• Four stone doorway torn bodily from Hindu temple.
• The Pointed arches with lintels crowning the doorjambs span the doorways, a feature derived from the original Hindu temples through
architectural style of Tuglaq Dynasty.
• Light in the octagonal hall (47ft wide) is being admitted through these doorways as there is no windows or openings in the hall.
• The jambs and the lintels are marked by carved Hindu deities that of the lintel of the southern entrance being the figure of Lord Vishnu, and of
the Jambs those of Dvarpal, a proof of their appropriation from Hindu temples.
• A peculiar feature of the inner spacious room is its four alcoves built at the corners, is often taken as cells for readers of holy Quran.
Eklakhi Tomb Exterior
Terracotta mouldings Moulding on Turrets
The dome (46ft dia) of
this mosque, like all
other domes of the
appears to be covered
with a round rim in
the form of a Harmica
a Buddhist feature. The
hemispherical dome is
in fact very much in the
shape of the domes of
the Great Stupas.
The interior of the dome
was once ornamented
The ornamentation of
the Eklakhi Masjid or
of braced string
mouldings of the
corner towers, a
divider moulding of
the whole external
appearance, and the
cornice mouldings in
three tiers beside the
terracotta plaques in
imitated from the
designs of the Adina
• This impressive gateway built of bricks was probably built by Sultan barbak shah(c.1459-74 AD) in 1465 AD and served as the main
entrance on north into citadel of gaur.
• It was also called ‘Salami gate’ as salutes were fired from its side, built as a triumphal arch
• The gate way represent the height of excellance that the brick masons of Bengal were capable of achieving.
• The archway which is 10.35 m high up to apex of the pointed arch is flanked by pylons.
• The arch way between the two pylons provides a deep and wide practico containing the arched opening
• Intermingling of islamic thought and regional characterstics feactures.
Façade of the gate way measure 73’4”
in breadth and rises to a height of 60’
Pylon like buttress one
on each side of the frontage
Beautiful terracotta ornamentation
as flaming suns,hanging lamps
Rounded bastion at corner
built to taper and surmounted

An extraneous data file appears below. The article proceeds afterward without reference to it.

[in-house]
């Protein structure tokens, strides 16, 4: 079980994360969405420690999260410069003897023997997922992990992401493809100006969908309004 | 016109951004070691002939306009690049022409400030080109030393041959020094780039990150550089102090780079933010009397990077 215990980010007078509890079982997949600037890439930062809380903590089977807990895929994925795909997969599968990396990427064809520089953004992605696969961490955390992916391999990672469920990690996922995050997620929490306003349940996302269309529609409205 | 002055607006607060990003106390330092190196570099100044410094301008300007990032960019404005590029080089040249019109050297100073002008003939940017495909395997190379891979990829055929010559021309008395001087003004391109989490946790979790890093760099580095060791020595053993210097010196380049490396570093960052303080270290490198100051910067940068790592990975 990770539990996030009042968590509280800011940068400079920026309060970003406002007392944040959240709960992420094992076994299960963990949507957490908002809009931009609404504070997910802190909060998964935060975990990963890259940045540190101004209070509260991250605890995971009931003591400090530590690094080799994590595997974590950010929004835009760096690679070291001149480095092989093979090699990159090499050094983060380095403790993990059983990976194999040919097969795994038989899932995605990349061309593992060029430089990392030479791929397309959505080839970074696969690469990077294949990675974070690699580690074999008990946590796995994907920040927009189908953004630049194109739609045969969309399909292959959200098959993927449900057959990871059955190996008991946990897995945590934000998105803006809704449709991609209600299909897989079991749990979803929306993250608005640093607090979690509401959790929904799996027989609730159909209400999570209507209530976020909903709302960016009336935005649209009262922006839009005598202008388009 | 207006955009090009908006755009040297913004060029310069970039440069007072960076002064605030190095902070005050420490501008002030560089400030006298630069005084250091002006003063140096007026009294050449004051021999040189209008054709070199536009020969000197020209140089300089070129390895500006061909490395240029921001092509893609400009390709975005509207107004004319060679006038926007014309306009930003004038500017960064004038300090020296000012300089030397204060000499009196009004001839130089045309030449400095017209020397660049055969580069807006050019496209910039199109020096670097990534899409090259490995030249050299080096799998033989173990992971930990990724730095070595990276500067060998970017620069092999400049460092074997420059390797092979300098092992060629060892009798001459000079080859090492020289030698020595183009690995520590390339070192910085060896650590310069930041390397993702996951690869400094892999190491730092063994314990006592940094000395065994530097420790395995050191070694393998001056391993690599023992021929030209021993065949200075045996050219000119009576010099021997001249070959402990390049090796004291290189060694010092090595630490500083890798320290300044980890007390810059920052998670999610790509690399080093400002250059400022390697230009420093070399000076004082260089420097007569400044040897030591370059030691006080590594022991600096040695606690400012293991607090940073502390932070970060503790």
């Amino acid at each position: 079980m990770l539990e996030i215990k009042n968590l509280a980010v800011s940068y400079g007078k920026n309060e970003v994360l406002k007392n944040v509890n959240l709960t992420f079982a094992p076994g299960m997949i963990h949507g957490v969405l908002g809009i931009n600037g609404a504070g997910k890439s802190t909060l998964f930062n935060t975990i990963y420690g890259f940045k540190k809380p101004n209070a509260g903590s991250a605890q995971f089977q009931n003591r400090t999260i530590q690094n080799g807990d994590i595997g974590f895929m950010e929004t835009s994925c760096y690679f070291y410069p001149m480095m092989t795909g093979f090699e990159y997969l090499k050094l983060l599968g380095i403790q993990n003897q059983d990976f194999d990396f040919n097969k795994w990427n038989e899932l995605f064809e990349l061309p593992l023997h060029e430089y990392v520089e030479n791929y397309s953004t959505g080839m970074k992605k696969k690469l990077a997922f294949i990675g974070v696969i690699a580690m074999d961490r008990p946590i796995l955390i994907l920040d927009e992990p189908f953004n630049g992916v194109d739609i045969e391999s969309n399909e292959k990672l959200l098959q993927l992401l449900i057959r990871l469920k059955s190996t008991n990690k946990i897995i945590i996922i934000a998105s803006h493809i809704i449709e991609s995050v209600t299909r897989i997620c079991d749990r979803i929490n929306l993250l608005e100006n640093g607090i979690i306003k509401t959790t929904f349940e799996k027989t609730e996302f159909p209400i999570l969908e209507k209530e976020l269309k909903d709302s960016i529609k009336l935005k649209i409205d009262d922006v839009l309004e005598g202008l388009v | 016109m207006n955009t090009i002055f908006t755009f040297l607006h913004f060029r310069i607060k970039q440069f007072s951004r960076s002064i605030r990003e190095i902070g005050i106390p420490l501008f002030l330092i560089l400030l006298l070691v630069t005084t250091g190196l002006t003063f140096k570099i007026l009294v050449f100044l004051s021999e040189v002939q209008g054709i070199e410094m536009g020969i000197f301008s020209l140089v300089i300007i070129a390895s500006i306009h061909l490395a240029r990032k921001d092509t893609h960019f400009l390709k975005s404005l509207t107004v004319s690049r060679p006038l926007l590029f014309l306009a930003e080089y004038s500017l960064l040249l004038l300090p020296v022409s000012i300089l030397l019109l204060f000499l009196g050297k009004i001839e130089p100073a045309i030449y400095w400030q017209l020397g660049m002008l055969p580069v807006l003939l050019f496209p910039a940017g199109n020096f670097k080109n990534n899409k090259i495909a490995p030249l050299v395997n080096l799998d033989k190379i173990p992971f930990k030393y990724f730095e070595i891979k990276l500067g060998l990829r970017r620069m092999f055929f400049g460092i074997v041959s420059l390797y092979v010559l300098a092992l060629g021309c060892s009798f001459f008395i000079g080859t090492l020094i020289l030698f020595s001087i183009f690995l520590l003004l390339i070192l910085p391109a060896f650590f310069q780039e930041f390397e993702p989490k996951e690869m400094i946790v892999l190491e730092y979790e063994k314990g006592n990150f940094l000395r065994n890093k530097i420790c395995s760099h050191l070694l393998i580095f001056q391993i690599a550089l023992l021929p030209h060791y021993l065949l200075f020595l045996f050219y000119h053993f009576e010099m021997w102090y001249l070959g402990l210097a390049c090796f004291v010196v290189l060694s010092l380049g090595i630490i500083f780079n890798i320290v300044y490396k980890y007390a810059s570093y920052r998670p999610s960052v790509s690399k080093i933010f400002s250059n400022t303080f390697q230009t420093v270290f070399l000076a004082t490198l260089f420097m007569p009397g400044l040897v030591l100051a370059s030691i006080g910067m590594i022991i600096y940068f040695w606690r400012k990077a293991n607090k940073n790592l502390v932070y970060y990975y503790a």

by rounded cupolas
Vaulted Passage 4.5 m wide through middle.
Gaurd room on each side measuring
22.7 m by 2.9 mentrered through
4 entrances and have 2 exits.
TANTIPARA MASJID (1475 A.D.)
• Probably built by Mirshad Khan in 1475 AD in Gaur.
• The word “tanti” in Bengali means weaver and the mosque must have got its name for a settlement of weavers in the area.
• Five pointed archways connected by string-course of a slighter curve than the cornice above, divides it longitudinally into equal two parts.
• The arches being occupied by an upright panel containing an ornamental arch surrounded by delicate floral patterns, all in terra-cotta
• The interior consists of a fine hall measuring 76ft long and 31ft wide, and is divided into aisles by stone pillars of the square and
chamfered variety originally part of Hindu temple.
• To the East of the mosque are two tombs, which probably contain the remains of Mirshad Khan, who had the mosque built, and his
5 Pointed Archways
Domes 91 feet by 44ft
collapsed in Earthquake.
6 ½ feet thick walls
ARCHWAYS WITH UPRIGHT PANELS FLORAL PATTERN DECORATION TERRACOTTA ORNAMENTAION
a pointed arch,
the usual bell
from a long
• Faced with
• The interior
•Erected possibly by Sultan ‘Yusuf shah’ in 1475 AD.This brick built mosque(damaged) is
resting on stone pillars up to height of springing point of its single dome.
•The verandah in front noted for use of glazed tiles lending a graceful appearances.
•This mosque name is possibly name after the chamkatti community.
•It is single dome square mosque,built of bricks.
•Its interior show stone facing,specially at the lower course.
•The square prayer hall,which measures 7.20m a side internally,
•The method adopted is simple, instead of turning the square into an octagon, they use eight
stone pillars; one at each angle of the octagon and on them rested the arches and the
squinches, which support the dome.
three arched entrances
Large hemispherical dome
covering Hall carried on
squinched and further
supported by stone pillars.
Entrance one each in
north and south
Single mihrab in west wall, which is
gracefully decorated with different types
of floral motifs, chain and well
motifs also noticed.
stone pillars one at
each angle of the octagon
• The Bara Sona Majid (literally, "large golden mosque") was built
in 1526 AD by Sultan Nusrat Shah (r. ca. 1519–1532).
• It is the largest building still standing in Gaur, a ruined city on
the border of India and Bangladesh.
• It sits at the western side of a raised quadrangle, with eleven
arched openings facing an entrance gateway and a lake.
• Gateways to the east and north remain, forming an open
entrance courtyard of 200 ft diameter.
• Forty-four small domes covered the interior.
• The verandah leads to a prayer hall of three by eleven bays. The
mosque is built of brick, faced in plain stone with no carvings .
• Parapet is 20 ft high
Bara sona masjid
West sactuary plan of masjid
Series of 11
Mihrab opposite each bay
a verandah to the
front of the building
Verandah leading to
Interior view of west sanctuary having aisles of arches
General view of entrance courtyard from the south
Elevated view of the ruined musalla, showing
remains of stone pillars that once supported domes
Eastern (interior) wall of the ruined musalla,
with marks of fallen domes
Mosque Two extant
Interior roof of the mosque
•Percy Brown .Indian Architecture: Islamic Period.Kiran book Agency,Delhi.132pp
•www.history of bengal.com Chandraketugarh Exclusive Articles.htm
•www.the Concrete Paparazzi Pandua (Malda) Ruins of a Former Capital.htm
•www.Eklakhi Mausoleum, Malda.htm
•www.Eklakhi Mausoleum Malda West Bengal & It's History.htm
•www.Brick and Bamboo at Bengal by Ashish Nangia.htm
•www.the Concrete Paparazzi Pandua (Malda) Ruins of a Former Capital.htm